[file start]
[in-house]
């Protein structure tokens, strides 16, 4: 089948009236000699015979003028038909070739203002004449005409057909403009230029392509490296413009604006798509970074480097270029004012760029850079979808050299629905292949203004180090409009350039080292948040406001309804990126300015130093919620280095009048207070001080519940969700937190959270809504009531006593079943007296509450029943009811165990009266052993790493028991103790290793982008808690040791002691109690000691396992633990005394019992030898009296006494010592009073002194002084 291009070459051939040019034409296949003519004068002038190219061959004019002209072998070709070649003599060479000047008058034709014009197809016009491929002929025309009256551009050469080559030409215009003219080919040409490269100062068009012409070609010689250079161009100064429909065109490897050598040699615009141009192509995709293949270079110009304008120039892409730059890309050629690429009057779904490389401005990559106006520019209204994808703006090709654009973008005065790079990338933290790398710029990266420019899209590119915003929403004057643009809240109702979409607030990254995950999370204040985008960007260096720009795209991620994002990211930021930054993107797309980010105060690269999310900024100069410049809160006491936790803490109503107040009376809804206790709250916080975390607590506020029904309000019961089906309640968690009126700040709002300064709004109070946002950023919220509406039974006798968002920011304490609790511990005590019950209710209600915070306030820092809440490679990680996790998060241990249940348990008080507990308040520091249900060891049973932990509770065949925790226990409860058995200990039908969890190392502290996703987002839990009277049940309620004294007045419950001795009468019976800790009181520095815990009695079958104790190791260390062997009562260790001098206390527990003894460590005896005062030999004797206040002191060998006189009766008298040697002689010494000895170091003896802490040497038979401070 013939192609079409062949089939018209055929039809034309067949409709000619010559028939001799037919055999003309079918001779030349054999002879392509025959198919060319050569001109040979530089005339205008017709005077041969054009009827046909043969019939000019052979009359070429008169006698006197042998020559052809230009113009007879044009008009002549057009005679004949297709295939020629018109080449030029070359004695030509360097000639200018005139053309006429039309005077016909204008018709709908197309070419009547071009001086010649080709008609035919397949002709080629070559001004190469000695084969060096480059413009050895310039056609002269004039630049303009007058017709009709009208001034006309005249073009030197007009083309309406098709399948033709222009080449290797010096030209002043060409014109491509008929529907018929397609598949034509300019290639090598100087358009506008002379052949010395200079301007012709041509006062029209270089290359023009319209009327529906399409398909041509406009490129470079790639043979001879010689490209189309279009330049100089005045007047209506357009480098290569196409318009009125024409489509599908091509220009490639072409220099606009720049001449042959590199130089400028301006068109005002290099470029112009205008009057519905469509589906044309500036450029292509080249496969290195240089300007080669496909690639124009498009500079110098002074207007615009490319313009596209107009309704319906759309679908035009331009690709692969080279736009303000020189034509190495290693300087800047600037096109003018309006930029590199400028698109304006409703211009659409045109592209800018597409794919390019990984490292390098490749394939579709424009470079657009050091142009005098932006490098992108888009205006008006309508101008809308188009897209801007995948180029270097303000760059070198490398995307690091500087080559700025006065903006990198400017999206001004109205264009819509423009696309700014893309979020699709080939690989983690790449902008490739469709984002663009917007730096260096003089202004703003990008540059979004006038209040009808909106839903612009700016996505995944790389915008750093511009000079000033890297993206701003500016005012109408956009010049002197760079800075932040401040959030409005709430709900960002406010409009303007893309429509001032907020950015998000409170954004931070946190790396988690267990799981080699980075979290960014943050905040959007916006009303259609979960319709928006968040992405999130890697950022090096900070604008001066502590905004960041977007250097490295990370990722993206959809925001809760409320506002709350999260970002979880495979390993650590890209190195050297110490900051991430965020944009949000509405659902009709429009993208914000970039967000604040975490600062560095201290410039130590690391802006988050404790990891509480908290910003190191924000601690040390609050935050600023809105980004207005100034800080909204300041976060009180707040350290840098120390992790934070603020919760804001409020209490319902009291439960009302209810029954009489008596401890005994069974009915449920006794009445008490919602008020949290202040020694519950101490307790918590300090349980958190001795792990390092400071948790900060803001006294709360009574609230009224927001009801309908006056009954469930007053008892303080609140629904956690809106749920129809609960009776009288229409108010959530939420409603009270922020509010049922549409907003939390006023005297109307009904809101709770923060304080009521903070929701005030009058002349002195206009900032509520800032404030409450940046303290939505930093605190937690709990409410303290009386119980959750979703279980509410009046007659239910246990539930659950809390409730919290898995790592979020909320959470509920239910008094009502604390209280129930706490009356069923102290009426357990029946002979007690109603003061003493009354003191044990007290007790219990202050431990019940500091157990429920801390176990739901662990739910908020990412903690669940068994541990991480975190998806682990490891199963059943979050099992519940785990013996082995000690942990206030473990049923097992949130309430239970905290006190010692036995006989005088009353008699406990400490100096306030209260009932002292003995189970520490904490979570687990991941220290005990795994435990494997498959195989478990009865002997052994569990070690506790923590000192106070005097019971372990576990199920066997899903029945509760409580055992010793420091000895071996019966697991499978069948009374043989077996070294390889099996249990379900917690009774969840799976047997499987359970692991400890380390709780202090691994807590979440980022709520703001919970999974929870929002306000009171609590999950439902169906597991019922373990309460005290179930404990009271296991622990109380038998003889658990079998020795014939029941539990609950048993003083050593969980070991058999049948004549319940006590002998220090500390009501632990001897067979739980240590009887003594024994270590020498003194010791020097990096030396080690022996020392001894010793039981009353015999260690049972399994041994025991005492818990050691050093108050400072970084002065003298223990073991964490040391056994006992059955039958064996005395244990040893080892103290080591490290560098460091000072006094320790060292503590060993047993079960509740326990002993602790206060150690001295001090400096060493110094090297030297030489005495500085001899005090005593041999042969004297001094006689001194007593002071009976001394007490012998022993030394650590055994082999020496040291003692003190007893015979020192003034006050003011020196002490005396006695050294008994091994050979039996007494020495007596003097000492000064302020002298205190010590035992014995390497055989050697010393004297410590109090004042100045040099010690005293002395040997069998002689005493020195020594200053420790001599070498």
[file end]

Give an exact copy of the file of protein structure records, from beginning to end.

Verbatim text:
[in-house]
């Protein structure tokens, strides 16, 4: 089948009236000699015979003028038909070739203002004449005409057909403009230029392509490296413009604006798509970074480097270029004012760029850079979808050299629905292949203004180090409009350039080292948040406001309804990126300015130093919620280095009048207070001080519940969700937190959270809504009531006593079943007296509450029943009811165990009266052993790493028991103790290793982008808690040791002691109690000691396992633990005394019992030898009296006494010592009073002194002084 291009070459051939040019034409296949003519004068002038190219061959004019002209072998070709070649003599060479000047008058034709014009197809016009491929002929025309009256551009050469080559030409215009003219080919040409490269100062068009012409070609010689250079161009100064429909065109490897050598040699615009141009192509995709293949270079110009304008120039892409730059890309050629690429009057779904490389401005990559106006520019209204994808703006090709654009973008005065790079990338933290790398710029990266420019899209590119915003929403004057643009809240109702979409607030990254995950999370204040985008960007260096720009795209991620994002990211930021930054993107797309980010105060690269999310900024100069410049809160006491936790803490109503107040009376809804206790709250916080975390607590506020029904309000019961089906309640968690009126700040709002300064709004109070946002950023919220509406039974006798968002920011304490609790511990005590019950209710209600915070306030820092809440490679990680996790998060241990249940348990008080507990308040520091249900060891049973932990509770065949925790226990409860058995200990039908969890190392502290996703987002839990009277049940309620004294007045419950001795009468019976800790009181520095815990009695079958104790190791260390062997009562260790001098206390527990003894460590005896005062030999004797206040002191060998006189009766008298040697002689010494000895170091003896802490040497038979401070 013939192609079409062949089939018209055929039809034309067949409709000619010559028939001799037919055999003309079918001779030349054999002879392509025959198919060319050569001109040979530089005339205008017709005077041969054009009827046909043969019939000019052979009359070429008169006698006197042998020559052809230009113009007879044009008009002549057009005679004949297709295939020629018109080449030029070359004695030509360097000639200018005139053309006429039309005077016909204008018709709908197309070419009547071009001086010649080709008609035919397949002709080629070559001004190469000695084969060096480059413009050895310039056609002269004039630049303009007058017709009709009208001034006309005249073009030197007009083309309406098709399948033709222009080449290797010096030209002043060409014109491509008929529907018929397609598949034509300019290639090598100087358009506008002379052949010395200079301007012709041509006062029209270089290359023009319209009327529906399409398909041509406009490129470079790639043979001879010689490209189309279009330049100089005045007047209506357009480098290569196409318009009125024409489509599908091509220009490639072409220099606009720049001449042959590199130089400028301006068109005002290099470029112009205008009057519905469509589906044309500036450029292509080249496969290195240089300007080669496909690639124009498009500079110098002074207007615009490319313009596209107009309704319906759309679908035009331009690709692969080279736009303000020189034509190495290693300087800047600037096109003018309006930029590199400028698109304006409703211009659409045109592209800018597409794919390019990984490292390098490749394939579709424009470079657009050091142009005098932006490098992108888009205006008006309508101008809308188009897209801007995948180029270097303000760059070198490398995307690091500087080559700025006065903006990198400017999206001004109205264009819509423009696309700014893309979020699709080939690989983690790449902008490739469709984002663009917007730096260096003089202004703003990008540059979004006038209040009808909106839903612009700016996505995944790389915008750093511009000079000033890297993206701003500016005012109408956009010049002197760079800075932040401040959030409005709430709900960002406010409009303007893309429509001032907020950015998000409170954004931070946190790396988690267990799981080699980075979290960014943050905040959007916006009303259609979960319709928006968040992405999130890697950022090096900070604008001066502590905004960041977007250097490295990370990722993206959809925001809760409320506002709350999260970002979880495979390993650590890209190195050297110490900051991430965020944009949000509405659902009709429009993208914000970039967000604040975490600062560095201290410039130590690391802006988050404790990891509480908290910003190191924000601690040390609050935050600023809105980004207005100034800080909204300041976060009180707040350290840098120390992790934070603020919760804001409020209490319902009291439960009302209810029954009489008596401890005994069974009915449920006794009445008490919602008020949290202040020694519950101490307790918590300090349980958190001795792990390092400071948790900060803001006294709360009574609230009224927001009801309908006056009954469930007053008892303080609140629904956690809106749920129809609960009776009288229409108010959530939420409603009270922020509010049922549409907003939390006023005297109307009904809101709770923060304080009521903070929701005030009058002349002195206009900032509520800032404030409450940046303290939505930093605190937690709990409410303290009386119980959750979703279980509410009046007659239910246990539930659950809390409730919290898995790592979020909320959470509920239910008094009502604390209280129930706490009356069923102290009426357990029946002979007690109603003061003493009354003191044990007290007790219990202050431990019940500091157990429920801390176990739901662990739910908020990412903690669940068994541990991480975190998806682990490891199963059943979050099992519940785990013996082995000690942990206030473990049923097992949130309430239970905290006190010692036995006989005088009353008699406990400490100096306030209260009932002292003995189970520490904490979570687990991941220290005990795994435990494997498959195989478990009865002997052994569990070690506790923590000192106070005097019971372990576990199920066997899903029945509760409580055992010793420091000895071996019966697991499978069948009374043989077996070294390889099996249990379900917690009774969840799976047997499987359970692991400890380390709780202090691994807590979440980022709520703001919970999974929870929002306000009171609590999950439902169906597991019922373990309460005290179930404990009271296991622990109380038998003889658990079998020795014939029941539990609950048993003083050593969980070991058999049948004549319940006590002998220090500390009501632990001897067979739980240590009887003594024994270590020498003194010791020097990096030396080690022996020392001894010793039981009353015999260690049972399994041994025991005492818990050691050093108050400072970084002065003298223990073991964490040391056994006992059955039958064996005395244990040893080892103290080591490290560098460091000072006094320790060292503590060993047993079960509740326990002993602790206060150690001295001090400096060493110094090297030297030489005495500085001899005090005593041999042969004297001094006689001194007593002071009976001394007490012998022993030394650590055994082999020496040291003692003190007893015979020192003034006050003011020196002490005396006695050294008994091994050979039996007494020495007596003097000492000064302020002298205190010590035992014995390497055989050697010393004297410590109090004042100045040099010690005293002395040997069998002689005493020195020594200053420790001599070498």